Related post- http://ub-untu.blogspot.in/2012/08/the-action-pleasure.html
For the past few weeks, the excruciating pain in my shoulder (reminiscent of a free fall from a climbing incident) has made me almost oblivious to the hollow echo of Ramadan in my belly. Yelping and passing through the stages of grief ( denial, anger, bargain, acceptance) of this ignoble hurting, I came to think of what Pain really means.
Refute or agree, one cannot ignore the magnetism of Freud. Freud opined that human nature as we know it centres around the pleasure principle. In theory this simply means one always try to achieve pleasure, and the denial of it raises the ego principle. Keeping it simple my understanding of it is pleasure and pain (action-reaction) are very poignant aspects of life and our gratification or denial of it branches to a whole bunch of psychoanalytical studies which is another discussion altogether.
An article the other day discussed what the world would be like without pain and how efficient we could be and how perfectly we could function if only our lives would be devoid of the presence of pain. As fascinating as this concept might be, pain is who we are. It exists as a part of us. We hurt because we are alive. Who heard of a corpse flinching? We are a fascinating specie we are. We do not appreciate things unless we have any sort of fear of them. The pain is a physical realisation of existence. There is nothing like good pain or bad, our interpreting of it may give it a positive or a negative meaning.
During Moharram ( the Islamic Shiite remembrance of Prophet Ali) men, from the youngest to the oldest flog themselves with sharp blades in public view and claim that they do not feel any pain. Christian monks inflict self harm to atone for their sins, and wear coarse clothing to further aggravate the injuries so as not to forget the penance. Some people have a tendency to cut themselves to relieve their pain, some have a tendency to stuff themselves silly, thus abusing their body to relieve and inflict pain. What these factors and many more have in common is the denial of pleasure, resulting in ensuing pain and thus finding an outlet to relieve that pain, as it can be physically and morally soul crushing. What I do fancy about the Freudian approach to pleasure and pain is the objectivity of it. He doesn't state what is good and bad pain, society, our principles, the affect of it on our lives, defines and demarcates the level of guilt associated with it. Its all well and good to state what expression of pain is acceptable and what isn't, but what definition can be given to pain resulted from a broken heart, that it almost feels like one's breath is being stifled beneath a heavy boulder? It has been scientifically proven that the physical manifestation of emotional pain can be as devastating to the body as any physical injury.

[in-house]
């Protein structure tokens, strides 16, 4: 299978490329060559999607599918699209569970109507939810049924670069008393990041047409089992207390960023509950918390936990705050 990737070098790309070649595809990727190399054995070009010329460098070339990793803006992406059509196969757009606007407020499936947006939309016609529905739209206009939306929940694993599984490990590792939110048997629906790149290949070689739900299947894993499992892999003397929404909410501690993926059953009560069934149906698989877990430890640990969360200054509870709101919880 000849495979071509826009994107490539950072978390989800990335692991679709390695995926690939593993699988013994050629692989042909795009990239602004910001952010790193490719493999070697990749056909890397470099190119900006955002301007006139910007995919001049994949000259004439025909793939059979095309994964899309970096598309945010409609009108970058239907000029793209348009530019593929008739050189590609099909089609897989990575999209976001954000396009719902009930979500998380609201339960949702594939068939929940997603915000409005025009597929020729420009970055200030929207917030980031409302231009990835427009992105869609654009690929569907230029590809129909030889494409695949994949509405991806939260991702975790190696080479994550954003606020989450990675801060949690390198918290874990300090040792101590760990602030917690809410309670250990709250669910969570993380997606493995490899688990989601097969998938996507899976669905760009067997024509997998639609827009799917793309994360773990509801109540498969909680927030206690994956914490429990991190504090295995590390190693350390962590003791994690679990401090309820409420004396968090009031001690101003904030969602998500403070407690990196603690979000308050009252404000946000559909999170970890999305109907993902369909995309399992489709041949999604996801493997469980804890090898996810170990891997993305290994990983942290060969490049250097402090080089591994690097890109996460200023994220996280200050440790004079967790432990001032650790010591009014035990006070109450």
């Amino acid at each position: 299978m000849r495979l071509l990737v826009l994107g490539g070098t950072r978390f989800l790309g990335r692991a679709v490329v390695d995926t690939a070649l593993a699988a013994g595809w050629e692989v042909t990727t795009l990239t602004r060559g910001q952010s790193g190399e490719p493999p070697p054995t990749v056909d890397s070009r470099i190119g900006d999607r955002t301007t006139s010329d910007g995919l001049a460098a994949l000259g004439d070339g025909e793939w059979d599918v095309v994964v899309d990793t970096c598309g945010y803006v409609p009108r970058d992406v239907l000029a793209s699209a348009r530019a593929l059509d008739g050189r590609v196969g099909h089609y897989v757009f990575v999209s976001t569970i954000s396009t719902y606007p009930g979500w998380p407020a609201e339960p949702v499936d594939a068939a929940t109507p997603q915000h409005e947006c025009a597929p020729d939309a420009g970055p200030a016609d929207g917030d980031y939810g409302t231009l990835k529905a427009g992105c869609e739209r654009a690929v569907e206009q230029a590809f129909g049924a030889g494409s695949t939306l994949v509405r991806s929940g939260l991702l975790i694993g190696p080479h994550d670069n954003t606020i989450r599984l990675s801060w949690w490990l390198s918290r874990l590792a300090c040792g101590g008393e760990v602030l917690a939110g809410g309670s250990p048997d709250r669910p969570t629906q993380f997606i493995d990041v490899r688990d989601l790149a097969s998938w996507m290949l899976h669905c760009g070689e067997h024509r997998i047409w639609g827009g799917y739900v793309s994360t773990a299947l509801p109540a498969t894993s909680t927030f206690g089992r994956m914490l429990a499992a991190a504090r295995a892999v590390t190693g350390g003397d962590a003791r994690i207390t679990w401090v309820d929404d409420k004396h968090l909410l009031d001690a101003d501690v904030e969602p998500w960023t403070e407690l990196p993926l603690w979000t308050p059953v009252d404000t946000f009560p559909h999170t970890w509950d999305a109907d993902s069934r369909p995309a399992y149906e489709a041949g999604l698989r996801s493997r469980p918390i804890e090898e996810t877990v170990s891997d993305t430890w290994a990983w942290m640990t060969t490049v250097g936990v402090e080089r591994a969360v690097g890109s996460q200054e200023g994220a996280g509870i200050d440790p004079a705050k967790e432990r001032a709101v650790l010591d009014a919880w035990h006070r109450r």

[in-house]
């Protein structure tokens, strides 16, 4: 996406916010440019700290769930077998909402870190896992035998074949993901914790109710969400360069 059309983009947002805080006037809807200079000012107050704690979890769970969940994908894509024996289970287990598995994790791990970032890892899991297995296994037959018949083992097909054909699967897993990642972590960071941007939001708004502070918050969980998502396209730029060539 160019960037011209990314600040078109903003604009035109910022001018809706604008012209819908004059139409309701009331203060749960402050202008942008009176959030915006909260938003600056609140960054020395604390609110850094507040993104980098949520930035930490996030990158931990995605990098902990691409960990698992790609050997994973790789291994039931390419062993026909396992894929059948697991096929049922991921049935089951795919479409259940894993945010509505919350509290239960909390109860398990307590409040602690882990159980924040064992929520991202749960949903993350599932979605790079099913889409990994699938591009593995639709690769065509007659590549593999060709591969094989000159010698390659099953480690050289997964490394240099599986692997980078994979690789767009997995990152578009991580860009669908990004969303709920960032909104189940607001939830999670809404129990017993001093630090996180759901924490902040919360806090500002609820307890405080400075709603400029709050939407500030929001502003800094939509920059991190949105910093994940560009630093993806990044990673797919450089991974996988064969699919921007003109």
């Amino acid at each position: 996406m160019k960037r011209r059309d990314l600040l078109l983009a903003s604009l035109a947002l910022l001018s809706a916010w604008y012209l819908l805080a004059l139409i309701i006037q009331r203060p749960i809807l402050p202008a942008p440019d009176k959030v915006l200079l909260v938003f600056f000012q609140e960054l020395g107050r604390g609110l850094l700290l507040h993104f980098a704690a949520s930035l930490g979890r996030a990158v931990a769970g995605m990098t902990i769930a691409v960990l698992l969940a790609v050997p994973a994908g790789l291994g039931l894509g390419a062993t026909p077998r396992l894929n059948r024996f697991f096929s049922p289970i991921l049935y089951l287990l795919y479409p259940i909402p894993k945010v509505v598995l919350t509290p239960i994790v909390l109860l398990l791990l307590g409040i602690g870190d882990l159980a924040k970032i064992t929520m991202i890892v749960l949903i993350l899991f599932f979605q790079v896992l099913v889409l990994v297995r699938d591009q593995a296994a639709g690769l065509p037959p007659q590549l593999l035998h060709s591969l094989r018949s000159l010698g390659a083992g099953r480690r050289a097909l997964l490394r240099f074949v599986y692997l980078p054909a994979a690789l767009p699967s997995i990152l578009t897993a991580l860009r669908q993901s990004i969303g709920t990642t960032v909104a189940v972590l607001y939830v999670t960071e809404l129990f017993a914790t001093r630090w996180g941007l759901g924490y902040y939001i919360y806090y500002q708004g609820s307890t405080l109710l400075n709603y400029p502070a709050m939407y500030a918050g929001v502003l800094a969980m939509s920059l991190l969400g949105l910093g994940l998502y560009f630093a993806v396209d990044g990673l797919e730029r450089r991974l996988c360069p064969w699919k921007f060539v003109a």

Browsing through BBC (http://www.bbc.co.uk/news/magazine-18713585) I recently came to learn about Congenital Analgesia and how two brothers suffered from it. The younger one not being able deal with the lifelong agony of feeling no pain committed suicide. The older one, still alive and having a family faces the pain of slow death each day, and yet cannot feel any physical manifestation of it.
We should thank our creator for allowing us the ability to feel the agonies of life, to be able to grieve over it and move on. What a life must these brothers lead that they can never really move on. Even when their body collapses to a point of no return, they still cannot feel it. The pity.
The point of this blog is not to say that we ought to only experience pain or to justify the validity of sadomasochism, the point is to merely state that pain is a part of who we are. It exists like the air we breathe. We can go to any lengths to explain or understand it, but in the end its tangible reality is irrefutable, and we need it to feel that we are alive. We exist.
Having discussed the reaction methinks its only logical that the following blog ought to be about the action- Pleasure.